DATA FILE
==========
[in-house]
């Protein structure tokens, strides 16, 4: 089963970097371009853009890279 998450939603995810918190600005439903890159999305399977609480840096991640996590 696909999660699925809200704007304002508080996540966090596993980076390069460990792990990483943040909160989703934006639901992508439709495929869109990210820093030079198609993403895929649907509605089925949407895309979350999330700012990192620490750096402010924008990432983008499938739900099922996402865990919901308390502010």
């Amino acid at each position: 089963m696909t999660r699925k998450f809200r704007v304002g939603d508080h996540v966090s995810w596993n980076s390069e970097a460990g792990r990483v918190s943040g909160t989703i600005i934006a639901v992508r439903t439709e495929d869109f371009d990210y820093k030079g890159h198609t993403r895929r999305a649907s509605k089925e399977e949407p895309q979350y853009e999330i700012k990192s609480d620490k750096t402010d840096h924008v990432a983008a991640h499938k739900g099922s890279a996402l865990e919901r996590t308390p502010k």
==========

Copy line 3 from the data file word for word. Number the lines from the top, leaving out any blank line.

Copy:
């Amino acid at each position: 089963m696909t999660r699925k998450f809200r704007v304002g939603d508080h996540v966090s995810w596993n980076s390069e970097a460990g792990r990483v918190s943040g909160t989703i600005i934006a639901v992508r439903t439709e495929d869109f371009d990210y820093k030079g890159h198609t993403r895929r999305a649907s509605k089925e399977e949407p895309q979350y853009e999330i700012k990192s609480d620490k750096t402010d840096h924008v990432a983008a991640h499938k739900g099922s890279a996402l865990e919901r996590t308390p502010k």